Trainers: Establish Context and a Reason to Participate

January 23, 2017 in Greg Owen-Boger, Posts for Buyers, Talent Development, Training, Video

In this video, produced by the Association for Talent Development (ATD), Greg Owen-Boger, Turpin’s VP, discusses why providing context and reason to participate is important.

 

Have you ever been sitting in a meeting, a presentation, or a training session and wondered what am I doing here? What are we trying to accomplish? Of course you have and it happens all the time. And the reason for it is because the leader of that communication event just didn’t take the time to set the context for you.

So my colleagues and I always recommend stating what may seem painfully obvious to you. Here’s an example: Hey, thanks for coming out to the meeting today. We’re going to be going over the budgeting process so that when it comes to planning for next fiscal year, you’ll understand why the leadership needs so much detailed information so early.

So as you can see, it only takes a quick moment to provide that context and reason to participate. And trust me on this, it’s time really well spent.

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2 Levels of Success in Business Communication

June 1, 2016 in Dale Ludwig, Delivery, Meetings, Posts for Buyers, Presentation, Talent Development, Training

Originally published on Training Industry’s blog May 23, 2016

TrainingIndustry2LevelsAs a leader, you expect the people you work with to communicate effectively and efficiently. Too often, they don’t. Meetings waste time. Presentations fail to persuade and sometimes seem pointless. Employees disengage, and everyone dreads the next meeting.

Much of this could be avoided if people remembered that all business communication—whether it takes place during meetings, presentations, or important one-on-ones—has to succeed on two levels. Helping your employees understand this is the first step toward improvement.

The first level of success gets a lot of attention. It’s about achieving a business goal—getting others to understand, buy or agree to something—whatever needs to get done that day. The business goal cannot be reached, or reached easily, without the second level of success.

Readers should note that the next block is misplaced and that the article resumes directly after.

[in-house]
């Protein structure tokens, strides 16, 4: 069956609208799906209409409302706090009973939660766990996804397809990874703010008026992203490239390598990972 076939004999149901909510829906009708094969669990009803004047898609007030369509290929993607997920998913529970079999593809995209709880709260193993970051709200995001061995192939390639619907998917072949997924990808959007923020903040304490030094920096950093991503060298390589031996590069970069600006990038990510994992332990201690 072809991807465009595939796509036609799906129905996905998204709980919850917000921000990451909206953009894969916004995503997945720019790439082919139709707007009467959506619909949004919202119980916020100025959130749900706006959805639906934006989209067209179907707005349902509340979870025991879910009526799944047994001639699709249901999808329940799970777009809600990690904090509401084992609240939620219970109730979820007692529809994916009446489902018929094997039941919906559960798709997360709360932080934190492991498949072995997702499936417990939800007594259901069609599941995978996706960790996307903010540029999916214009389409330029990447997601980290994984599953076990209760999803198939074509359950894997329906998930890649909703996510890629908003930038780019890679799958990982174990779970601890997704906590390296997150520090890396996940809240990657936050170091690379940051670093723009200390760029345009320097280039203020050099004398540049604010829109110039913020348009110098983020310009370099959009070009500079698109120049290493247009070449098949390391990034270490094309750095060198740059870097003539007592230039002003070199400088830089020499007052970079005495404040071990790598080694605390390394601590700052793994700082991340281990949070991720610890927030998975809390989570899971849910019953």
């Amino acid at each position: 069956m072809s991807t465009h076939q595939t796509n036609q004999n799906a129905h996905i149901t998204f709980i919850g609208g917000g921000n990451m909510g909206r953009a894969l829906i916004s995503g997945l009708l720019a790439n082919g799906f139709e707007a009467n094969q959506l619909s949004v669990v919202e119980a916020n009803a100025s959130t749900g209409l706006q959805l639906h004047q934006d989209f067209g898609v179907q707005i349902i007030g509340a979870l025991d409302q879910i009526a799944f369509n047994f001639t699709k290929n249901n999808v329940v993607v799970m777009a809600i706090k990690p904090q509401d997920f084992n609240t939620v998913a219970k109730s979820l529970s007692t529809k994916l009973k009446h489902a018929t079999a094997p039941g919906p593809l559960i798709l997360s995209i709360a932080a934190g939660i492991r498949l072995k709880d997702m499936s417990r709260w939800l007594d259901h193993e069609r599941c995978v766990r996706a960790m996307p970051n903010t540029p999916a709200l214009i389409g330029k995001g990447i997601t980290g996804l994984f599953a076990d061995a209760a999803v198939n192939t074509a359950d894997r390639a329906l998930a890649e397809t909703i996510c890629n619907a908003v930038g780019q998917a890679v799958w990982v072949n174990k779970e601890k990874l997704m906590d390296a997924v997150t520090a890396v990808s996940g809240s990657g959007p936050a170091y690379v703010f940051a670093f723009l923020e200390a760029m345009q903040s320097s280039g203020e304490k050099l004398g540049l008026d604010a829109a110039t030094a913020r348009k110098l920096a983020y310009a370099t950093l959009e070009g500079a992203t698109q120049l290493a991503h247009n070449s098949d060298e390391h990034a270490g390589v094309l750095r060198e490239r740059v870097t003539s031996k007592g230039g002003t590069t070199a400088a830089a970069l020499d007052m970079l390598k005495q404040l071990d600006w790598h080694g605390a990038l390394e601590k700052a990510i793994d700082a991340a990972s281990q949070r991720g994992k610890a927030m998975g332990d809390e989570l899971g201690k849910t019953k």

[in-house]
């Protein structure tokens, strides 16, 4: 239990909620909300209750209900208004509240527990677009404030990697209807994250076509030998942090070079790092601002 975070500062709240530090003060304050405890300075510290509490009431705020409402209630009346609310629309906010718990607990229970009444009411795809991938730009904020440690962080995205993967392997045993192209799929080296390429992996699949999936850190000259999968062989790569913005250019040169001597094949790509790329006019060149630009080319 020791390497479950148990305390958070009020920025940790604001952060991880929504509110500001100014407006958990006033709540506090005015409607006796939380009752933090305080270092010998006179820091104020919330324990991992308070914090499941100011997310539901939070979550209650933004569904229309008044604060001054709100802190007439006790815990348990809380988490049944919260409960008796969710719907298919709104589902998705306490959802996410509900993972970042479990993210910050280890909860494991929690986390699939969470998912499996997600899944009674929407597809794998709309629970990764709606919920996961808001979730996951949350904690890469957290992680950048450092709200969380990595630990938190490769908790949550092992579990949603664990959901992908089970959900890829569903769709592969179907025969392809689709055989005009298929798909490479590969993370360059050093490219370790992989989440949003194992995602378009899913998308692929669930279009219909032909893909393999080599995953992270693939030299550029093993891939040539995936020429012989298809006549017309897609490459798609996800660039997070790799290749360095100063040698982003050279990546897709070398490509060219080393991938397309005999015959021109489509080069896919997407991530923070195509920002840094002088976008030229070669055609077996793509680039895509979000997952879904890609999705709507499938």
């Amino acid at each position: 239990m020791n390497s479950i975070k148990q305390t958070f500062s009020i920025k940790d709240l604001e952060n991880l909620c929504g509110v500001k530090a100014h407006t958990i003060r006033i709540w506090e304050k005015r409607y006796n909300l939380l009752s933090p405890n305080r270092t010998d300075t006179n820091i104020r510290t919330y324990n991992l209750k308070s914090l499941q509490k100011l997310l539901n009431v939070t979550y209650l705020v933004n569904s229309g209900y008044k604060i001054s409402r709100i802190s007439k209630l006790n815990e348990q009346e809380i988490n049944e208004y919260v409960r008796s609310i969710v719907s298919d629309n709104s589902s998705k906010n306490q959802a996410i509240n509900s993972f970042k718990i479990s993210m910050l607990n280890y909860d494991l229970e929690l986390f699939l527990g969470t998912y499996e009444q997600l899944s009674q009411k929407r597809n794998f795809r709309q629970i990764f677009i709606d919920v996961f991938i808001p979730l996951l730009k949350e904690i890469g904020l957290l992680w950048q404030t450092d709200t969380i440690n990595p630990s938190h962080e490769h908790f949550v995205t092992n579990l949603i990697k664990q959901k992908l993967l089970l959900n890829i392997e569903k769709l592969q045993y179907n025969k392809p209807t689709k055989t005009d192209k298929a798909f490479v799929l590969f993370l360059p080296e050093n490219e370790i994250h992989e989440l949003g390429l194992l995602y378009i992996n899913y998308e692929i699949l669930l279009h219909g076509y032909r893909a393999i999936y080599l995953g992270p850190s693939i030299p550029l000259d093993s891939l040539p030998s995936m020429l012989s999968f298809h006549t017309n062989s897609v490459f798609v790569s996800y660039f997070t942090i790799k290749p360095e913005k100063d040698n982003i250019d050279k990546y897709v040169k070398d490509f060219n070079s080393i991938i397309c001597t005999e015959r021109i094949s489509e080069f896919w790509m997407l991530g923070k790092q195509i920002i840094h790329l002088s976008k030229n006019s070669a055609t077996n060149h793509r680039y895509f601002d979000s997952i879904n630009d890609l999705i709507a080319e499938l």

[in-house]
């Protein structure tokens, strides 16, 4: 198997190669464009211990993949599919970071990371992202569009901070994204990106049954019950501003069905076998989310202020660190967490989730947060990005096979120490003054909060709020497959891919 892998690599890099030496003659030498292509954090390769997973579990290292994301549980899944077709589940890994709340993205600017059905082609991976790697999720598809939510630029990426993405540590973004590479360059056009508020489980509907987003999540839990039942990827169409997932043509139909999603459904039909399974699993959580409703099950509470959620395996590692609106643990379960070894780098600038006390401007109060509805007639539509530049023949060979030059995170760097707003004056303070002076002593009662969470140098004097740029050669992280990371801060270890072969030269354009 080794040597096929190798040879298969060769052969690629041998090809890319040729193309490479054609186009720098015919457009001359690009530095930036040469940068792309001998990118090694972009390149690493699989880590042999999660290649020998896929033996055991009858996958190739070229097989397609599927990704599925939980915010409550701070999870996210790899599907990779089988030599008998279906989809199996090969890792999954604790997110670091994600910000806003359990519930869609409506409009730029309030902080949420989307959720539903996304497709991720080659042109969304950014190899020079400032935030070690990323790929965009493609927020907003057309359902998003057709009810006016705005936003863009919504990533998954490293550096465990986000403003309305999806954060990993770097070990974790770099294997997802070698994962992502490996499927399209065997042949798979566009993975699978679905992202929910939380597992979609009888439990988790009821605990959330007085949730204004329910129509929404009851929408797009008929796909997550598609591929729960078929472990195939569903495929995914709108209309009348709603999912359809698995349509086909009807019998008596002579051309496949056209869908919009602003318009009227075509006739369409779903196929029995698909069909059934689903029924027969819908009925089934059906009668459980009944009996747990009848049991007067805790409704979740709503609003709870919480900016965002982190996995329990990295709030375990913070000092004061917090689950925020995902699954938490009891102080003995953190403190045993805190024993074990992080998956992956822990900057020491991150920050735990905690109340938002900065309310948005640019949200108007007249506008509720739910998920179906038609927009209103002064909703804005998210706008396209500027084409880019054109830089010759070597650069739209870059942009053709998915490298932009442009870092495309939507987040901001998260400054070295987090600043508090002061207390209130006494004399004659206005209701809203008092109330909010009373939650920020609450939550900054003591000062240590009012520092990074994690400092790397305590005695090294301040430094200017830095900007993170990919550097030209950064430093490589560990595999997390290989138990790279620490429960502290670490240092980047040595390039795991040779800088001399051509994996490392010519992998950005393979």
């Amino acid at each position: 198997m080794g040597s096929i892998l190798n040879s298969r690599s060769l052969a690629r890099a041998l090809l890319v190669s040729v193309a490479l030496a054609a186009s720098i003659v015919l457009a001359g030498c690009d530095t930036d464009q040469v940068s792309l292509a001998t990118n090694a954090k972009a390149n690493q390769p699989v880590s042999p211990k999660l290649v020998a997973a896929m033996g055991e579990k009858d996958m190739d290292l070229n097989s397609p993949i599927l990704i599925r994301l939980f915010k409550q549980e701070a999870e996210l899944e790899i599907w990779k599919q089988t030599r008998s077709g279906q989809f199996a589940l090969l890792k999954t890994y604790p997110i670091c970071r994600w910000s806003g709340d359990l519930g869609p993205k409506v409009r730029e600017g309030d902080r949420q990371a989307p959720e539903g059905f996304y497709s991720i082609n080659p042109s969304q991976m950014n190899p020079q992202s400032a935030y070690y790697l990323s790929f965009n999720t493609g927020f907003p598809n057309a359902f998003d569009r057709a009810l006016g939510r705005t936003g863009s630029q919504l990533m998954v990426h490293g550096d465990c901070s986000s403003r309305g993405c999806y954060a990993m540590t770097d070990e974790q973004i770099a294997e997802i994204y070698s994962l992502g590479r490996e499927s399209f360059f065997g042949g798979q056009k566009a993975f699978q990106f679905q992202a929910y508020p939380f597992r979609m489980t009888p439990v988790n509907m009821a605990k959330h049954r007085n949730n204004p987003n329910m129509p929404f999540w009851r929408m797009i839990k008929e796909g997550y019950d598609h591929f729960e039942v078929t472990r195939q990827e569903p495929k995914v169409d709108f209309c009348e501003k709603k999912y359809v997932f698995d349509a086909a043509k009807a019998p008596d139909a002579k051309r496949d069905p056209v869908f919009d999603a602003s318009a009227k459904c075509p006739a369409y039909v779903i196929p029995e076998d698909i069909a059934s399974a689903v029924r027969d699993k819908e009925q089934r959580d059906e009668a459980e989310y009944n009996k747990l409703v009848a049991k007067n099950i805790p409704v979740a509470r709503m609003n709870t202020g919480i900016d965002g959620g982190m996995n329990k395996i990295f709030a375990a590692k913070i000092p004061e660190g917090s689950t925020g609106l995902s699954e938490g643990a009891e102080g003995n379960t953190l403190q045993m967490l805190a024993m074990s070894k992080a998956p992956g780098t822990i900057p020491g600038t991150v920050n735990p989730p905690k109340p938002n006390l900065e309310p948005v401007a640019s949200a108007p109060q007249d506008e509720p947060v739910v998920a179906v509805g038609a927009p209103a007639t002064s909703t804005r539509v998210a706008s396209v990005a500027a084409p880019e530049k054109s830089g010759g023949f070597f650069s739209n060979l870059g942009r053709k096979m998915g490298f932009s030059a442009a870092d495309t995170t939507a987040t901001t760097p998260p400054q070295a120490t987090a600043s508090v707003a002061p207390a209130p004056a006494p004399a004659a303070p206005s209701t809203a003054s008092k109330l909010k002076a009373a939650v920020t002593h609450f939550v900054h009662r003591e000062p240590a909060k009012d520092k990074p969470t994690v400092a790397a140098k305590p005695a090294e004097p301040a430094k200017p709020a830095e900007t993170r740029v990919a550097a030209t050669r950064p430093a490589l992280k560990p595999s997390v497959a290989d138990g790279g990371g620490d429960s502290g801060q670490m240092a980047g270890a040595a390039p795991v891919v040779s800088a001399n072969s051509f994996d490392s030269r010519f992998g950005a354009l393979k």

The second level is about how the communication process is managed. No one wants to feel they have to work hard to understand what’s going on. Nobody wants to feel their time is being wasted. What everyone does want is a sense of ease, relevance and efficiency. Or, to put it another way, people go into every meeting, presentation or training session with three needs in mind:

  1. They don’t want to work harder than they have to.
  2. They want it to be about them.
  3. They don’t want to feel their time is wasted.

Read the full article here.

by Dale Ludwig, President & Founder of Turpin Communication and co-author of the book, “The Orderly Conversation”

More About When and How to Ask Questions During Your Presentations

April 1, 2014 in Author, Dale Ludwig, Delivery, Introduction, Meetings, Presentation, Training

The article we shared on Facebook last week, Do you really expect me to respond to that?, sparked a question from Barbara.

Hey Dale, could we have a post soon on questions that aren’t manipulative? That is, how/when to place a question that helps you gauge your audience and gather information? For example, “How many of you switched to the new software at least a year ago? Within the last six months? Haven’t switched yet?” I can see that the information could be useful to the presenter in tailoring their talking points, but I can also see it as kind of annoying. So, best practices?

Barbara’s question is a good one for anyone who has ever gathered—or attempted to gather—information from audience members during a presentation or training session. As she points out, learning more about your audience’s knowledge or perspective really does help you tailor the information you’re delivering to their needs.

The challenge is to gather information in a way that doesn’t squander the audience’s good will.dale_ludwig_hi-res_color